Rav Nehemya Taylor
Torani Advisor to Torah MiTzion
Yom Tov Sheni, Part 2
In our first article, we presented a historic overview of the halakhic development of Yom Tov Sheni (the second day of Yom Tov in the Diaspora). In this article we will attempt to clarify the halakhic parameters of Yom Tov Sheni. We observe many mitzvot on Yom Tov Sheni which invoke the name of God (a practice which would be prohibited if it were not in the context of a mitzvah). These include making kiddush and havdalah, making the blessing of “al achilat matzah” at the second seder, and many additional blessings. On Yom Tov Sheni, we also disregard the positive commandment of putting on tefillin, and we do not allow mourning to begin even though many decisors feel that the first day of mourning is mandated by Torah law, and so on.
We need, then, to understand the halakhic framework of Yom Tov Sheni, and to define it clearly.
The Rambam writes, “The two-day celebration of Yom Tov which takes place in the diaspora is a custom. Yom Tov Sheni is rabbinic (midivrei sofrim),and is among the things which were innovated in the exile” (Hilkhot Yom Tov 1:21). He begins by saying that the binding nature of the second day is because of custom, but ends by saying that it is a rabbinic requirement.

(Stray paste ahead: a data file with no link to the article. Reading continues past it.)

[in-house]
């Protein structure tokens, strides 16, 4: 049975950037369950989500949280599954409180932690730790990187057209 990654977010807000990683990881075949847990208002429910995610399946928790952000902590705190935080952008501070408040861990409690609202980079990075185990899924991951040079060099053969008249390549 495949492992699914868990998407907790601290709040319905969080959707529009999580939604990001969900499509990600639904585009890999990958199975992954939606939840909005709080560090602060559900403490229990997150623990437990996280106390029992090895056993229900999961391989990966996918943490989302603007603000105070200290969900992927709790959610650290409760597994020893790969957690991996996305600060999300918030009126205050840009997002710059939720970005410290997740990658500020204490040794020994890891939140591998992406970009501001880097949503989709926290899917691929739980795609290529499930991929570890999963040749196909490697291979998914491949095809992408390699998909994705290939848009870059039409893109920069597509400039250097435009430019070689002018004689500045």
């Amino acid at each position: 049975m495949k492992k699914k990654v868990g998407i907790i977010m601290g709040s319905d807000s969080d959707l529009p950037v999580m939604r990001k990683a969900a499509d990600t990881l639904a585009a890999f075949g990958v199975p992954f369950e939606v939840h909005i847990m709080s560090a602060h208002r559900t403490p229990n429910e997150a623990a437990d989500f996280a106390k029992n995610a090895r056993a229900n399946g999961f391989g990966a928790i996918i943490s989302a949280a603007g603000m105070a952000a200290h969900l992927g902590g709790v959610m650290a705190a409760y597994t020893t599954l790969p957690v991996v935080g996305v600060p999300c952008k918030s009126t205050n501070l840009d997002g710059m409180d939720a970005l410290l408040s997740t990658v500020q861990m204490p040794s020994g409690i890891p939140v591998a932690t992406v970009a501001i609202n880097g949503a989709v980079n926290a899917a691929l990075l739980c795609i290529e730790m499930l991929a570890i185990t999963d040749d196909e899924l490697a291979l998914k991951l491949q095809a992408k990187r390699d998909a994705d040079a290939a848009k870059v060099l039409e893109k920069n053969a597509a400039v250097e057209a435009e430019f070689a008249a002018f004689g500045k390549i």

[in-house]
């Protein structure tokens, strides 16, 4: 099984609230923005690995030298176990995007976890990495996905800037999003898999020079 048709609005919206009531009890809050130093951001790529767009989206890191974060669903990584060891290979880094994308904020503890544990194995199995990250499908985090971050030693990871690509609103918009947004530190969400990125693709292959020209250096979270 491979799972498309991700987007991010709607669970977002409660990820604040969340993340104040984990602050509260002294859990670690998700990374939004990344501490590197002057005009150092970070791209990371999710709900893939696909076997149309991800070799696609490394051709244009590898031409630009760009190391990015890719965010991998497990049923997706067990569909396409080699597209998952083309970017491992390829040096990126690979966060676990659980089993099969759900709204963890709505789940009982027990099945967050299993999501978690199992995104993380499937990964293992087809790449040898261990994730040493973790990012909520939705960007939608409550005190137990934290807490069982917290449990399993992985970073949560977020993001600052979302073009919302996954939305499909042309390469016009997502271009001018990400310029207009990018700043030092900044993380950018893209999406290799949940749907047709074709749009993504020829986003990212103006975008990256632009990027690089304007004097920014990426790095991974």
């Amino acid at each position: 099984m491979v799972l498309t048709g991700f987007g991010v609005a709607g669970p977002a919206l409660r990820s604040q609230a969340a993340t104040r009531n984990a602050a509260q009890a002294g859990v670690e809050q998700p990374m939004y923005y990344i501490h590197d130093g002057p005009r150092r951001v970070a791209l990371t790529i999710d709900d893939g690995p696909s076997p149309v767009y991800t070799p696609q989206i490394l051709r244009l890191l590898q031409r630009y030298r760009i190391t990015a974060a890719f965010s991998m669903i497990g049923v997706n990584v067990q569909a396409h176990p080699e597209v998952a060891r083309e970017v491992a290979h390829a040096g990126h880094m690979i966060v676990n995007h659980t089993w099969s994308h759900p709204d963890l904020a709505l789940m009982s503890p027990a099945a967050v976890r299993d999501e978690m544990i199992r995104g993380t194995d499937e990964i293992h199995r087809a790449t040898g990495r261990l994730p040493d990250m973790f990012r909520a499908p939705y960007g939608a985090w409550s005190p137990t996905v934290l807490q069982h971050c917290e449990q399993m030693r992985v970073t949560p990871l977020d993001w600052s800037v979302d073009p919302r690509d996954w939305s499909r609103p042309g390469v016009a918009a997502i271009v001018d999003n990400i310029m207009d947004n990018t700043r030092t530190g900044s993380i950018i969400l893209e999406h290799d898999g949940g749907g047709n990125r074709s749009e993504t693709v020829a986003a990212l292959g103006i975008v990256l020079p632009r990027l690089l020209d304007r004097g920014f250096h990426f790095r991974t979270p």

Elsewhere, the Rambam writes, “Nowadays when there is no Sanhedrin or Beit Din in the Landof Israel, we determine the months based on mathematical calculations. It would then make sense that everyone, even those living in the farthest reaches of the diaspora, would celebrate only one day of Yom Tov as those living in Israeldo, since everyone relies upon the same calculations. However, there is a takkanah (rabbinic enactment) demanding that we be careful to observe this custom of our ancestors which has come down to us” (Hilkhot Kiddush HaChodesh 5:5).
In yet a third place, the Rambam writes, “There are twenty-four offenses for which a person, male or female, is excommunicated (niddui). . . . Number eleven is someone who desecrates Yom Tov Sheni, even though it is a custom” (Hilkhot Talmud Torah(6:14). He does not mention here that Yom Tov Sheni is a rabbinic enactment.